An “unusual” fossil revealed that a small, carnivorous dinosaur consumed mammals, demystifying the diet of the long-extinct creature, researchers said.
An intact mammal foot was spotted inside the rib cage of a fossilized Microraptor zhaoianus, a feathered dinosaur, according to a study published in the Journal of Vertebrate Paleontology and an accompanying news release.
“At first, I couldn’t believe it. There was a tiny rodent-like mammal foot about a centimeter long perfectly preserved inside a Microraptor skeleton,” Hans Larsson, McGill University professor and co-author of the study, wrote in the release. “These finds are the only solid evidence we have about the food consumption of these long extinct animals – and they are exceptionally rare.”
Larsson made the discovery while perusing a Chinese museum’s collection.
There are only 20 other documented cases of discernible food being found inside carnivorous dinosaur skeletons, researchers said.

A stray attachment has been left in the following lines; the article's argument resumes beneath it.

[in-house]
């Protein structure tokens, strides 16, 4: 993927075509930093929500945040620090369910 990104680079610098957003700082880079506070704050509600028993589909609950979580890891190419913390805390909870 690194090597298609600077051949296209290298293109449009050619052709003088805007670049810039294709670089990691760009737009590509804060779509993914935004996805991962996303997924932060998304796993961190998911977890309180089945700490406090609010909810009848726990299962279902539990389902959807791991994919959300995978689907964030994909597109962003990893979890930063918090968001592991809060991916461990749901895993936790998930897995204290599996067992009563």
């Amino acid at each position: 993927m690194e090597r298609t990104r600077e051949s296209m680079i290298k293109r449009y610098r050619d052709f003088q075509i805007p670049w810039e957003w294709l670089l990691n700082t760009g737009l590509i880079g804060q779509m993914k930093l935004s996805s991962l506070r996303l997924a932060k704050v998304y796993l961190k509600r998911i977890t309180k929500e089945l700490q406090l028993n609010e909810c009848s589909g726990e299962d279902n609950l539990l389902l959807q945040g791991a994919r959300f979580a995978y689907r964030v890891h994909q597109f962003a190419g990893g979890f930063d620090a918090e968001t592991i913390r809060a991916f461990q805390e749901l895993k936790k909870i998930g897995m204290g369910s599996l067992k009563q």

The Microraptor, one of the smallest known dinosaur species, had wings on all four limbs and was only about the size of a crow, according to researchers. It was first discovered in northern China about 20 years ago.
The creature, which roamed the Earth about 125 million years ago, only weighed about 2 pounds and may have been capable of flying, according to the Natural History Museum in the U.K.
The new find suggests that the feathered creature was not a picky eater, researchers said.
“Knowing that Microraptor was a generalist carnivore puts a new perspective on how ancient ecosystems may have worked and a possible insight into the success of these small, feathered dinosaurs,” Larsson stated.
Generalist carnivores help stabilize ecosystems because they prey on multiple species that might have different population sizes at different times, researchers said.
“This study paints a picture of a fascinating moment in time — one of the first record(s) of a dinosaur eating a mammal — even if it isn’t quite as frightening as anything in Jurassic Park,” David Hone, one of the study’s co-authors, wrote in a Queen Mary University of London news release.